A key event appeared to be news that General Motors (GM, news, msgs) was facing a new downgrade by Standard & Poor’s. The stock was at $4.76, down 31%.

“There’s no safe place to hide,” Jon Najarian of OptionMonster.com, told CNBC.

The selling actually caused oil prices to fall in after-hours trading. Crude was at $84.78 at 3:20 p.m. Crude had closed at $86.59 in regular trading, down 2.7% on the day. Some analysts believe crude will fall under $80 soon. The Organization of Petroleum Exporting Countries is concerned enough that it has called a Nov. 18 meeting, possibly to cut production to boost production.

The sell-off came after news that Treasury Secretary Hank Paulson will reportedly use his new authorities to buy direct stakes in U.S. banks to help restore confidence in the markets. Investors, however, didn’t seem convinced.

Investors want immediate gratification from the measures the Federal Reserve and Treasury have taken to stop the bleeding in the financial crisis, but several traders are urging patience, saying that it will take time for results to work their way into the financial markets and actually boost confidence.

Short-selling will be allowed once again today after a temporary ban by the Securities and Exchange Commission expired at midnight.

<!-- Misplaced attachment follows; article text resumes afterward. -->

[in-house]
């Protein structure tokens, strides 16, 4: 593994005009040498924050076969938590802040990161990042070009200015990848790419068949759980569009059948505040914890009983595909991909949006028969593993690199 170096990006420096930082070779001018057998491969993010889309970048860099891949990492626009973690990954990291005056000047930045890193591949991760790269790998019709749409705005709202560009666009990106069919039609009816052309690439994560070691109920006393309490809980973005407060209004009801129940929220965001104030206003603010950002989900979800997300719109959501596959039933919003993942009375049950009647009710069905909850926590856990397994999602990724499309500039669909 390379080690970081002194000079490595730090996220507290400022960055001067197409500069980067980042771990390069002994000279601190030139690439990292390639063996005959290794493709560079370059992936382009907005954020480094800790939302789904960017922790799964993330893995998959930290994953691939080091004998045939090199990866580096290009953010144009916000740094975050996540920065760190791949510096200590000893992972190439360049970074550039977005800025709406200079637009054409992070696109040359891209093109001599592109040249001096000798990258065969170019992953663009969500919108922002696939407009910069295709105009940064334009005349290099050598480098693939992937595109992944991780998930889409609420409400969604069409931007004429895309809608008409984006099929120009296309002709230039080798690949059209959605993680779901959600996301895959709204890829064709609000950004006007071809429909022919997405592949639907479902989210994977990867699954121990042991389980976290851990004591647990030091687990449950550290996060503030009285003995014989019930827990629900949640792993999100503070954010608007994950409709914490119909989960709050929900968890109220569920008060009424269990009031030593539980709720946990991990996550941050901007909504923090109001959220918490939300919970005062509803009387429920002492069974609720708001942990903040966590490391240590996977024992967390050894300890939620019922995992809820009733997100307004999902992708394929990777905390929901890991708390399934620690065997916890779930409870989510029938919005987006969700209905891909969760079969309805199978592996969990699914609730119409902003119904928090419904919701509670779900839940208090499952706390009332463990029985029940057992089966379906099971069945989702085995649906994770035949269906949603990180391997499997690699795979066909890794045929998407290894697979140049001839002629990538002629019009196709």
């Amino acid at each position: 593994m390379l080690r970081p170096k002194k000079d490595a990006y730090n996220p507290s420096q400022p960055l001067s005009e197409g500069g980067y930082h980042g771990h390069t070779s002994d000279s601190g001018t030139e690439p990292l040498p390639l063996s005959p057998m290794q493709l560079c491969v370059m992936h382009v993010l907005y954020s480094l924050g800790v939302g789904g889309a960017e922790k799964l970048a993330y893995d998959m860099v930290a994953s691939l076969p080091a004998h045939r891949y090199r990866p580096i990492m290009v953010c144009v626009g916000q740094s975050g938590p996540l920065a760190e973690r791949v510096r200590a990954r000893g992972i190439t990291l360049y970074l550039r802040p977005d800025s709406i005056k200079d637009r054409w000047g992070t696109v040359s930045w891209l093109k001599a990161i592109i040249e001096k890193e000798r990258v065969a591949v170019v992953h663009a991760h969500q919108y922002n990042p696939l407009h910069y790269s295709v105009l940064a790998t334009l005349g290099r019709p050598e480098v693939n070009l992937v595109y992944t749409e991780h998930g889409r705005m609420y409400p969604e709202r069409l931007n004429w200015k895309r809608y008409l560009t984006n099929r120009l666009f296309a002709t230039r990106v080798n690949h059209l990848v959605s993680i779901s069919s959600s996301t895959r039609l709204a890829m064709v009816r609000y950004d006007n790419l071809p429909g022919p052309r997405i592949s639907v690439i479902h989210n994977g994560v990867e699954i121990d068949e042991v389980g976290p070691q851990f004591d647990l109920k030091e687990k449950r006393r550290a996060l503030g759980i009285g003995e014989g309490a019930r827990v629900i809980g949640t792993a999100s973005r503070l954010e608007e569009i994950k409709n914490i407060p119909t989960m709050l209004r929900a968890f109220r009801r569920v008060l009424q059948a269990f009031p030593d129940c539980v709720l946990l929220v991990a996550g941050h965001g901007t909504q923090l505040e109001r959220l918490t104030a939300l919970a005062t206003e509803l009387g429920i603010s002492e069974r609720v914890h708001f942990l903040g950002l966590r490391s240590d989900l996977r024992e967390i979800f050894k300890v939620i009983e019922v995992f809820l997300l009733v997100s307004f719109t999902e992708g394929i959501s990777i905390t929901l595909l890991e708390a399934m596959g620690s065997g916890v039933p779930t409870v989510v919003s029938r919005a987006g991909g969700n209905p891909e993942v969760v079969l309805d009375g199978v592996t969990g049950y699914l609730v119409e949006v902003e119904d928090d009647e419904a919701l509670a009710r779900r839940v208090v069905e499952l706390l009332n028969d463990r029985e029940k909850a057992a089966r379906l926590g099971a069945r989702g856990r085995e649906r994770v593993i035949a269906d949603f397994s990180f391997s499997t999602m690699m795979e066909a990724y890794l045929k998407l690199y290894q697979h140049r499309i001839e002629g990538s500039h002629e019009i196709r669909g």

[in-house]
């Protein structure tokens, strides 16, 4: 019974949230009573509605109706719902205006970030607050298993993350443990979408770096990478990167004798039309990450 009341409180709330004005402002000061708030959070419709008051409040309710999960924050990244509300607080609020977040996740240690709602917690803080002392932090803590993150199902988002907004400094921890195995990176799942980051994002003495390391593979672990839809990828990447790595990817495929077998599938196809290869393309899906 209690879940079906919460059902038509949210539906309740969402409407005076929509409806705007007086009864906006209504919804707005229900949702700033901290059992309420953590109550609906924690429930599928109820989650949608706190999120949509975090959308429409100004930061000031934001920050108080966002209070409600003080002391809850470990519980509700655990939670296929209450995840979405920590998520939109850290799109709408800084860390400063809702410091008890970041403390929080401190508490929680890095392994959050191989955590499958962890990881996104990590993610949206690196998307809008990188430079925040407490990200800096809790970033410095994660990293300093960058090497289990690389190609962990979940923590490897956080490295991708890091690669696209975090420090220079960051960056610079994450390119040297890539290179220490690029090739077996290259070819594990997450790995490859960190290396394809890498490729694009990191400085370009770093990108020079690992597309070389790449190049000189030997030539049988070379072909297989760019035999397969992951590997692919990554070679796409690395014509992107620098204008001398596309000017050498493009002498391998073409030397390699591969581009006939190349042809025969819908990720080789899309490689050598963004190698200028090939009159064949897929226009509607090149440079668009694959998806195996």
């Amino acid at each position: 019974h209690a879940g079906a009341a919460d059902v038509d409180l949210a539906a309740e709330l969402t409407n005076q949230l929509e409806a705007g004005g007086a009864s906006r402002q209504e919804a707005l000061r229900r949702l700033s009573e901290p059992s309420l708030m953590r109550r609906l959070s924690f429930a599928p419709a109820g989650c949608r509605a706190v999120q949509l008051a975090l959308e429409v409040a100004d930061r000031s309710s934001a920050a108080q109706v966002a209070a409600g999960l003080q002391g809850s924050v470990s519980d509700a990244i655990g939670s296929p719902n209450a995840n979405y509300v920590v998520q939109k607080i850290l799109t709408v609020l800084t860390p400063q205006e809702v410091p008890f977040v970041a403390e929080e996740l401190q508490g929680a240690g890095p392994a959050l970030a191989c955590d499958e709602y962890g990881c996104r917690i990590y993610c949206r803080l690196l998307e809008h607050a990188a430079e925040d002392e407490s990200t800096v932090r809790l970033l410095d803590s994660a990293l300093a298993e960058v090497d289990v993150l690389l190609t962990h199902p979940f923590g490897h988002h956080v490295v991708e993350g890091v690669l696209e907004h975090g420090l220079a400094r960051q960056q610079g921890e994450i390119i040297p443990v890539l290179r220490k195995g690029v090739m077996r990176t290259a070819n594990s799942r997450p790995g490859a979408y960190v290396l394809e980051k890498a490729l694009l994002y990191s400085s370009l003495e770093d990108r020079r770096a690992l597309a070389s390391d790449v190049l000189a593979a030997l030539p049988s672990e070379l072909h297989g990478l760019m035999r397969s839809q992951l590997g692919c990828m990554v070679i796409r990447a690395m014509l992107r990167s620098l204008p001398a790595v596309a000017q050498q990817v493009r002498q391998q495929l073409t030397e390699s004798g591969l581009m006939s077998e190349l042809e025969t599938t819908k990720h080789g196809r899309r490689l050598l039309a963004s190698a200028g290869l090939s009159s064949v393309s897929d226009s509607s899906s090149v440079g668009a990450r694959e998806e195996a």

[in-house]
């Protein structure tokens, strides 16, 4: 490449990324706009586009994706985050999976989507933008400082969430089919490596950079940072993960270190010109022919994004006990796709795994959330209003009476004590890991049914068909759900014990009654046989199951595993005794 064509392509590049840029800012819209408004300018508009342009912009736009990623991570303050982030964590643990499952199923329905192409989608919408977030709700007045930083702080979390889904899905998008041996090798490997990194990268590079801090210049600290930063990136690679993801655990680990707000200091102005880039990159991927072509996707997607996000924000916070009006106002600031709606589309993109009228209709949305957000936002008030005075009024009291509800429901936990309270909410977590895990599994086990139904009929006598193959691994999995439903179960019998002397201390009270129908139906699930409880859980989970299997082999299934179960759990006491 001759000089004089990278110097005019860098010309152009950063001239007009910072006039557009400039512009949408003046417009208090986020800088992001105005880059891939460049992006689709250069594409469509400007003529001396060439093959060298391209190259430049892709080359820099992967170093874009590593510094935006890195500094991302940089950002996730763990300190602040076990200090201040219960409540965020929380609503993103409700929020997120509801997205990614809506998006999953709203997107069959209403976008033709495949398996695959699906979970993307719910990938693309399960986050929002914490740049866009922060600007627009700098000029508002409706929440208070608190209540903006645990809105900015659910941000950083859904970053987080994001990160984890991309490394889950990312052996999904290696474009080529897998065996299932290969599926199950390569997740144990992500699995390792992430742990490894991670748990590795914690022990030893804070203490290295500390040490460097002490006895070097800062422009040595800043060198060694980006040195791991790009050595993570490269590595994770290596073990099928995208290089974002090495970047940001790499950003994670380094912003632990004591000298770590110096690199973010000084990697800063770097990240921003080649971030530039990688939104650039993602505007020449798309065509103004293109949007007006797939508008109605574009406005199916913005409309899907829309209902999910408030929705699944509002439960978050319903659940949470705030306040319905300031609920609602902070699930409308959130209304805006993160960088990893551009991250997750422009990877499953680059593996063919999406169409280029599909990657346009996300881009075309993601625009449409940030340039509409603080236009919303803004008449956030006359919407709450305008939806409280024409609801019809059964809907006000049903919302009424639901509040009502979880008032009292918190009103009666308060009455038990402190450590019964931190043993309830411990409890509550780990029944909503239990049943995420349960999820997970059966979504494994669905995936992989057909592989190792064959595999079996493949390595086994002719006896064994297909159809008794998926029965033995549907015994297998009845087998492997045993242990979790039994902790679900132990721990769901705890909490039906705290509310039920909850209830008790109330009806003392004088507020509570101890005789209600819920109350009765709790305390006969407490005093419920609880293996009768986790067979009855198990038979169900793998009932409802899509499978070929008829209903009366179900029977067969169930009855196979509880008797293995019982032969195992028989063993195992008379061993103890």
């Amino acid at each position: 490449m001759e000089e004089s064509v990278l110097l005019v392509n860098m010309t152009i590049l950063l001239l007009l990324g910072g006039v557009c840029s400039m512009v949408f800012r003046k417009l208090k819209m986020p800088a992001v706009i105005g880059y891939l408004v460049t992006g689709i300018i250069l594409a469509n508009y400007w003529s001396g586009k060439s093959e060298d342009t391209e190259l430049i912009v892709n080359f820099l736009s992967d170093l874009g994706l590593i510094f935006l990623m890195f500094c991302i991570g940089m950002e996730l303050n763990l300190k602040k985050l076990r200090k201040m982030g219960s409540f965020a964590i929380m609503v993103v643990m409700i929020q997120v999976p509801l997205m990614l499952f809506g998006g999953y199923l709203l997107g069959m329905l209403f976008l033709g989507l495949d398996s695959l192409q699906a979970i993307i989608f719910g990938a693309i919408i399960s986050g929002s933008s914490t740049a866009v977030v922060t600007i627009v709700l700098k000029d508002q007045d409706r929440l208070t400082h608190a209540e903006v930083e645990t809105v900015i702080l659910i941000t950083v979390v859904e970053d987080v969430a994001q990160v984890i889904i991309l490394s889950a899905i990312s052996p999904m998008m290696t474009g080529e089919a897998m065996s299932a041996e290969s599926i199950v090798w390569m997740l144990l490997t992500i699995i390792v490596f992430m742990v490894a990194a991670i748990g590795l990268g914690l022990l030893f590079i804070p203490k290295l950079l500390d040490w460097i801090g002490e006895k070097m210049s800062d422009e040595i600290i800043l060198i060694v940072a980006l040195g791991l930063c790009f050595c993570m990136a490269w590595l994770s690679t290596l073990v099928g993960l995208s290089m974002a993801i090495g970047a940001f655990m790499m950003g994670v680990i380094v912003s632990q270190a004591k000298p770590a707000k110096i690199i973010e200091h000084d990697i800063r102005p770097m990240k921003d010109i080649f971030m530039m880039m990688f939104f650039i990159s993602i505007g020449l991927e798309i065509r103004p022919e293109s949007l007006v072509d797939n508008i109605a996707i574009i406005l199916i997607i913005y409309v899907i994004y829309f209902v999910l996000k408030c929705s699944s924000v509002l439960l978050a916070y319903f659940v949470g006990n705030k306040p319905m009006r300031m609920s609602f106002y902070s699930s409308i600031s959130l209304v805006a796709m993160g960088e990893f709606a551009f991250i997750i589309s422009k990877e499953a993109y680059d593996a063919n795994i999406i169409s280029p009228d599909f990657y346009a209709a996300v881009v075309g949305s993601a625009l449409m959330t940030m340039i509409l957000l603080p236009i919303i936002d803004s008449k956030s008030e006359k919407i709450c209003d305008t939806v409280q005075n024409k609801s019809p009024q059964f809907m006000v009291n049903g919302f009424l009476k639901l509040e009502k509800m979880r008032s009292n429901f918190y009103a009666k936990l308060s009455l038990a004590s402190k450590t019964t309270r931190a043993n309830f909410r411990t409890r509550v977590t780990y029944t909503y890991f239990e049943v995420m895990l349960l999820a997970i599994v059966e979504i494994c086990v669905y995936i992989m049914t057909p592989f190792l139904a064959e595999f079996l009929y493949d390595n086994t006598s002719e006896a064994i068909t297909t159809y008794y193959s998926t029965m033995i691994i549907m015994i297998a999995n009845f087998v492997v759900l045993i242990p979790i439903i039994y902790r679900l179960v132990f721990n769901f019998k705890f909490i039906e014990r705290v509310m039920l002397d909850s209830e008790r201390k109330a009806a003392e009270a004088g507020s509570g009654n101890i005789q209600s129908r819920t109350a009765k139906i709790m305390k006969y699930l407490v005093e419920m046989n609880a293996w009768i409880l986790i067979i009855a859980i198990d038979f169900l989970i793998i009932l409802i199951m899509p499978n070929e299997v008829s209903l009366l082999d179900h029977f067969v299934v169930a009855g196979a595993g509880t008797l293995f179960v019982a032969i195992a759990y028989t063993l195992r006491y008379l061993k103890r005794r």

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At one point the TSX falls below 10,000


The S&P/TSX composite index has fallen below the psychologically significant 10,000 point mark for the first time in more than three years. The last time Canada’s benchmark index closed below 10,000 was on July 4, 2005.

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Lehman Files for Biggest Bankruptcy in American History, rumors of warnings with AIG and Citibank and the coming market meltdown


Sept. 15 (Bloomberg) — Lehman Brothers Holdings Inc., the fourth-largest U.S. investment bank, succumbed to the subprime mortgage crisis it helped create in the biggest bankruptcy filing in history.

The 158-year-old firm, which survived railroad bankruptcies of the 1800s, the Great Depression in the 1930s and the collapse of Long-Term Capital Management a decade ago, filed a Chapter 11 petition with U.S. Bankruptcy Court in Manhattan today. The collapse of Lehman, which listed more than $613 billion of debt, dwarfs WorldCom Inc.’s insolvency in 2002 and Drexel Burnham Lambert’s failure in 1990.

Lehman was forced into bankruptcy after Barclays Plc and Bank of America Corp. abandoned takeover talks yesterday and the company lost 94 percent of its market value this year. Chief Executive Officer Richard Fuld, who turned the New York-based firm into the biggest underwriter of mortgage-backed securities at the top of the U.S. real estate market, joins his counterparts at Bear Stearns Cos., Merrill Lynch & Co. and more than 10 banks that couldn’t survive this year’s credit crunch.

“There is likely to be a domino effect as other firms and individuals who relied on Lehman for financing feel the effects of its meltdown,” said Charles “Chuck” Tatelbaum, a bankruptcy lawyer with Lauderdale, Florida-based Adorno & Yoss and former editor of the American Bankruptcy Institute Journal. “The whole thing is frankly frightening for the U.S. economy.”